A while ago I wrote about a book a friend showed me from her childhood.
This post is about a book that another friend showed me from her childhood, but this book brought back flashes of memory as soon as I saw it. It was a book from my childhood as well, long forgotten.
ANT and BEE: An Alphabetical Story for Tiny Tots (Book I) by Angela Banner, illustrated by Bryan Ward, first published in the U.K. in 1950.
There is nothing quite like the feeling of recognition that happens when you come upon a book that you haven’t seen in maybe, fifty years. It is like the way a certain scent will suddenly take you back to a long-ago visited place; little bells tinkling in the back of my brain announcing the arrival of an old friend.
The book is small – roughly 3 ½ x 4 inches – which suits it’s subject matter and adds to its charm. It is straightforward yet silly. Realistic yet completely implausible. But it is not cute. It maintains a dignity in spite of its diminutive size and subject. Maybe it’s the hats…
The opening endpaper states:
Ant and Bee is a progressive ABC written as a story with simple words, some of which are printed in red and some in black. The words in red are to be called out by the child when it has learned to spell them out and to pronounce them. A grown-up then completes the sentences by reading the words in black as soon as the words in red have been called out by the child. Encouraged by the grown-up, the child will soon learn the words which it must read before the story can progress. In this way, the child will feel an interest in helping to tell the story and will, at the same time, gain confidence in reading and building up a small vocabulary.
That’s a lot of instructions for such a small book. Apparently Banner wrote the book as a way to help her son learn to read. This probably helped sell the book in the ‘50s, but it seems a bit bossy for today’s grown-up readers.
Here is ANT.
And here is BEE.
They live in a CUP.
And so on. Here are more images that I particularly like.
I loved finding this book again. But do I love this book now because I liked it when I was young? Is it charming only because of nostalgia? And I wonder what I often wonder when I read a book published before 1980: Would it be published now?
A corral is an enclosure to capture, confine, defend or protect.
Something “to bring a group of people together and keep them in one place, especially in order to control them” (Cambridge English Dictionary).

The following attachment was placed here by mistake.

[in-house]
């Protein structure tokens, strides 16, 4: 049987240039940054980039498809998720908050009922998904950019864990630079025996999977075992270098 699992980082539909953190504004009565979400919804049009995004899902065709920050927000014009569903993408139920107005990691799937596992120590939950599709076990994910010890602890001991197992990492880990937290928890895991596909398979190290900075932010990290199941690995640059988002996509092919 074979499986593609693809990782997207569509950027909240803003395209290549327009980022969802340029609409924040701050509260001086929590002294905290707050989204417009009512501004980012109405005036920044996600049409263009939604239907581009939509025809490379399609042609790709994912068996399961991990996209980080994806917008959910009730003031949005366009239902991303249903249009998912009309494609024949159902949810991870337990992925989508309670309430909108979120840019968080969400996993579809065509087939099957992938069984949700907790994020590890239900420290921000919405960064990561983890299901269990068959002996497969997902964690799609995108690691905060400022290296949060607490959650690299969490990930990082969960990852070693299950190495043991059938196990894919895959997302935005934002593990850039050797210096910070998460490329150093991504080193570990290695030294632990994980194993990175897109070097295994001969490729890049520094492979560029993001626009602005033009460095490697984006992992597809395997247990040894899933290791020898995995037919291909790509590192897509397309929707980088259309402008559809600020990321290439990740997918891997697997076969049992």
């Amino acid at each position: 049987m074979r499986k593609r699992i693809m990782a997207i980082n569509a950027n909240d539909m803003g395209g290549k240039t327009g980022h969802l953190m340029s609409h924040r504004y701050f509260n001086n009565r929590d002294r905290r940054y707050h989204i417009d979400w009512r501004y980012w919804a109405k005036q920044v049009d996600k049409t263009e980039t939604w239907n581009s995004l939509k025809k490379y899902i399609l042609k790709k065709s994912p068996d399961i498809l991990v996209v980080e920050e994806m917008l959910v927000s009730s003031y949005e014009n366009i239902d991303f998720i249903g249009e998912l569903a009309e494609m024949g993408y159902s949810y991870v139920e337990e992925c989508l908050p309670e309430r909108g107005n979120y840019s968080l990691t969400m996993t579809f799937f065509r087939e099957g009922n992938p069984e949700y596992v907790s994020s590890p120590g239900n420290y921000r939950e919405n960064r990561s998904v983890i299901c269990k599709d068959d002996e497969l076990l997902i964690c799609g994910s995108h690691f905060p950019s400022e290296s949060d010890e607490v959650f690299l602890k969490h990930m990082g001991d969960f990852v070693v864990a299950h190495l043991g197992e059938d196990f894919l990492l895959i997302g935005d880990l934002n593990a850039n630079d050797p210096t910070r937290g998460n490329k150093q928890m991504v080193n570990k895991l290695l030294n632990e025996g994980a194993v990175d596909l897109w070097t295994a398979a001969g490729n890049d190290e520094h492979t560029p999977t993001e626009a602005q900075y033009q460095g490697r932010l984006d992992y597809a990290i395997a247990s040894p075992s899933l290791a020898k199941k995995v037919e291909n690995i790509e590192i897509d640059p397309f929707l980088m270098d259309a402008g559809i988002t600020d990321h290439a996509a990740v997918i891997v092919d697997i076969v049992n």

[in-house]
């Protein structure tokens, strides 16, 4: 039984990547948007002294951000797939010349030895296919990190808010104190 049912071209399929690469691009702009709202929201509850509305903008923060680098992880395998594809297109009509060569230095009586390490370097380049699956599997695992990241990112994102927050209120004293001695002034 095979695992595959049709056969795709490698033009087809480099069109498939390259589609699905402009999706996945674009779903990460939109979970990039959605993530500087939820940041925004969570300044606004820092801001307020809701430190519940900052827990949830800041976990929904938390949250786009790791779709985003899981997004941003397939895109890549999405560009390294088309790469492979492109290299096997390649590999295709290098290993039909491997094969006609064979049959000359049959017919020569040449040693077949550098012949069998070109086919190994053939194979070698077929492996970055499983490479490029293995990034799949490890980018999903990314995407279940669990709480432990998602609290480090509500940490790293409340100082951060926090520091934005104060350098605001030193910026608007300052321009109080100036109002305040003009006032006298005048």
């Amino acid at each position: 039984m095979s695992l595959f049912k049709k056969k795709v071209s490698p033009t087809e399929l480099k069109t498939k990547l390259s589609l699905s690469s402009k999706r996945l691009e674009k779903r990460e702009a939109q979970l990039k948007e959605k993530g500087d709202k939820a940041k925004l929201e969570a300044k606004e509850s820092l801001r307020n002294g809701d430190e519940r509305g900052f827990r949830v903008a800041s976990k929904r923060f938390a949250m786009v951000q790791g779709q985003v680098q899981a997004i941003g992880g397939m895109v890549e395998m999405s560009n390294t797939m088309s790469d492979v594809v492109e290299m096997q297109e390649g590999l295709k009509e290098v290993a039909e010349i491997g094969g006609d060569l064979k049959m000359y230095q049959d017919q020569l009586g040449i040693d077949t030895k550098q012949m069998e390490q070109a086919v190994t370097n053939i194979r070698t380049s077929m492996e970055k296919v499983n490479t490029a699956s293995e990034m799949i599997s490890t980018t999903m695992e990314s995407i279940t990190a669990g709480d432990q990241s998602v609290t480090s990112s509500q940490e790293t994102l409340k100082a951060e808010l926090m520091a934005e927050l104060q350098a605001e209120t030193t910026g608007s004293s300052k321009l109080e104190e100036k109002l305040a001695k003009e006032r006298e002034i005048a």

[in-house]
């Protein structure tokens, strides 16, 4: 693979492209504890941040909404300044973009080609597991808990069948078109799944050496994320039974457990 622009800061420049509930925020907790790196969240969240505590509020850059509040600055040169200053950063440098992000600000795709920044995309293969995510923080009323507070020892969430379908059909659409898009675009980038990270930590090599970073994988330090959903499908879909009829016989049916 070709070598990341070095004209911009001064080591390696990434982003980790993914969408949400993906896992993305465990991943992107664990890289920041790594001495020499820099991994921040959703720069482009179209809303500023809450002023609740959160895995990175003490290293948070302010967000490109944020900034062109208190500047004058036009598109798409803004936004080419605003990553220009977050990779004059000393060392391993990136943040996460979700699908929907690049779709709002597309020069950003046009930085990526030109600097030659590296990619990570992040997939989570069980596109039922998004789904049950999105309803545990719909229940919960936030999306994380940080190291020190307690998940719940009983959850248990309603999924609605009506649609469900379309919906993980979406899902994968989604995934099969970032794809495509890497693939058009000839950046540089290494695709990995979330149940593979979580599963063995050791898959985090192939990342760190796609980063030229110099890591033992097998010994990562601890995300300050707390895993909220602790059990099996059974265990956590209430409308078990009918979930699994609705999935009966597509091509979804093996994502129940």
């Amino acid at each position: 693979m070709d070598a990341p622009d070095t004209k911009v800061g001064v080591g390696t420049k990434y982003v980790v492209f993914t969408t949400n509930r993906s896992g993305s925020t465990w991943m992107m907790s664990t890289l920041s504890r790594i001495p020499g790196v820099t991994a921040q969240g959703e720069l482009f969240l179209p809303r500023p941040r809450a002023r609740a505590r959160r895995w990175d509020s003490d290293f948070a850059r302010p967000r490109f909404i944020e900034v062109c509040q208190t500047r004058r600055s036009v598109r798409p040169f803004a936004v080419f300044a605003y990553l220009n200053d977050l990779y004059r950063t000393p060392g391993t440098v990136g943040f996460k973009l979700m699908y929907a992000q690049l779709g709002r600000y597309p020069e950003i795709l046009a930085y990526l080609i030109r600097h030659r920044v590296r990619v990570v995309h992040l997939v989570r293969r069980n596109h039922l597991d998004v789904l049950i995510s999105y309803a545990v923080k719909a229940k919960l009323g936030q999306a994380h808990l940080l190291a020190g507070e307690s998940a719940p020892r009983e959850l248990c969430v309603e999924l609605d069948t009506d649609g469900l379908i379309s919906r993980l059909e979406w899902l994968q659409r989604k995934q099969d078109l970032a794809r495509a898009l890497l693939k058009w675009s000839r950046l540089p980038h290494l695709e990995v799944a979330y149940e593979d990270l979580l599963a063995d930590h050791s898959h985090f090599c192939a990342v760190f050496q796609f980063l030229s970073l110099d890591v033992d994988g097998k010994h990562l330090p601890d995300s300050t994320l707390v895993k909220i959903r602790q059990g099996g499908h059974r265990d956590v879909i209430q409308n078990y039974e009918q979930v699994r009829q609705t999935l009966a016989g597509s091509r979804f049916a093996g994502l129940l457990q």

I work as an illustrator. I create art. I like to make clothing. And I like to take and twist garment making (sometimes literally) into something unexpected. I feel it is the ideal medium for me to explore human relationships: how we present ourselves; how we connect; how we exclude.
I think of this piece as an idea illustrated in sewn, 3-D form. It is a continuation of the work I have written about here and here.
For Corral, I constructed thirteen white, button-down, men’s shirts from over 20 yards of Oxford cloth. Twelve are conjoined in a circle via their sleeves. The thirteenth is separate, with its sleeves joined behind its back in one piece from armscye to armscye.
Why did I sew thirteen shirts that no one can wear?
Here is my artist statement from the show:
Clothing is our human-made exoskeleton. Beyond functioning as a protective layer, it stands for how we see ourselves, and how we choose to be seen by others. Within each of our cultures we grow up learning the language of apparel. I enjoy using that language to reflect our own stories back to us.
We are accustomed to wearing clothes. It is natural for us to transfer our psyches into items of apparel and mentally “try them on.” By using familiar clothing forms as structures on which viewers may hang their interpretations, my work provides an opportunity to explore – visually, psychologically, spatially – how we interconnect and how we relate to others.
At first glance, you see the familiar: A bunch of shirts, like hanging on a shop rack or a laundry line.
Then you see that there is something more involved going on.
You begin to think about the possible meanings and the emotional content.
In order to make this piece, I researched the unique construction techniques traditional in menswear. I wanted the shirts to look as “store-bought” as possible. People are surprised that I could reproduce garments like this, but I think we forget that all our clothes are made by humans. Clothing factories have industrial sewing machines and specially designed equipment for specific tasks, but they are still made by human beings. Robotics have been slow to replace humans in garment production.
But sewing thirteen of the same thing tested my patience with repetition. When I imagine what working in a sweatshop would be like – making the same thing day after day, under pressure from the boss – I’m sure I wouldn’t last very long.
One of the interesting things about art is how differently it can be interpreted by different people.
Some people told me they saw this peace as playful, as though the shirts are dancing together.
Others said they thought it expressed community in unison.
Yet others see the shirts as representing white male dominance, with the lone thirteenth shirt being the “odd man out.”
Last weekend, I had the honor of being a guest speaker at the Mazza Museum Fall conference at the University of Findlay in Findlay, Ohio.
The Mazza Museum collection is the largest collection of picture book art in the world, with a holding of more than 14,000 pieces of original picture book art – and counting!